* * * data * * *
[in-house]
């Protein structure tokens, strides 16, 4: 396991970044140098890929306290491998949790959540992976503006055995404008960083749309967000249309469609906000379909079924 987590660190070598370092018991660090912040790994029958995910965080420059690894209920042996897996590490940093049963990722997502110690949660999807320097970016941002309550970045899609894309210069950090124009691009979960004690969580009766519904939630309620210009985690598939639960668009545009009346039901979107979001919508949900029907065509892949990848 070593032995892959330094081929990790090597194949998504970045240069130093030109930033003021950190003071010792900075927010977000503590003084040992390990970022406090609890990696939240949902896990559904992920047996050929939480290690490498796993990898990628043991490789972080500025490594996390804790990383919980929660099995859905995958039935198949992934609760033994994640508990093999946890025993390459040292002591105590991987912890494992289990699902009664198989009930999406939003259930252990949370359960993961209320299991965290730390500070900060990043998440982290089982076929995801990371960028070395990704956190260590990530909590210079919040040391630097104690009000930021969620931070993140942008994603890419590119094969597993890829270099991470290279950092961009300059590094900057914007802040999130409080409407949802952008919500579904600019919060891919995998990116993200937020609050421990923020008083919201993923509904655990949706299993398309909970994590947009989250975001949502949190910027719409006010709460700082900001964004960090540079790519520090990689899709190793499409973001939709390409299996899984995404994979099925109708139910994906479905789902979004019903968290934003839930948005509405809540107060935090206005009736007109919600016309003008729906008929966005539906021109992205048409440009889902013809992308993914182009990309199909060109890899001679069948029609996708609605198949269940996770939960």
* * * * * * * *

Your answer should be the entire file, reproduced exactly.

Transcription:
[in-house]
């Protein structure tokens, strides 16, 4: 396991970044140098890929306290491998949790959540992976503006055995404008960083749309967000249309469609906000379909079924 987590660190070598370092018991660090912040790994029958995910965080420059690894209920042996897996590490940093049963990722997502110690949660999807320097970016941002309550970045899609894309210069950090124009691009979960004690969580009766519904939630309620210009985690598939639960668009545009009346039901979107979001919508949900029907065509892949990848 070593032995892959330094081929990790090597194949998504970045240069130093030109930033003021950190003071010792900075927010977000503590003084040992390990970022406090609890990696939240949902896990559904992920047996050929939480290690490498796993990898990628043991490789972080500025490594996390804790990383919980929660099995859905995958039935198949992934609760033994994640508990093999946890025993390459040292002591105590991987912890494992289990699902009664198989009930999406939003259930252990949370359960993961209320299991965290730390500070900060990043998440982290089982076929995801990371960028070395990704956190260590990530909590210079919040040391630097104690009000930021969620931070993140942008994603890419590119094969597993890829270099991470290279950092961009300059590094900057914007802040999130409080409407949802952008919500579904600019919060891919995998990116993200937020609050421990923020008083919201993923509904655990949706299993398309909970994590947009989250975001949502949190910027719409006010709460700082900001964004960090540079790519520090990689899709190793499409973001939709390409299996899984995404994979099925109708139910994906479905789902979004019903968290934003839930948005509405809540107060935090206005009736007109919600016309003008729906008929966005539906021109992205048409440009889902013809992308993914182009990309199909060109890899001679069948029609996708609605198949269940996770939960």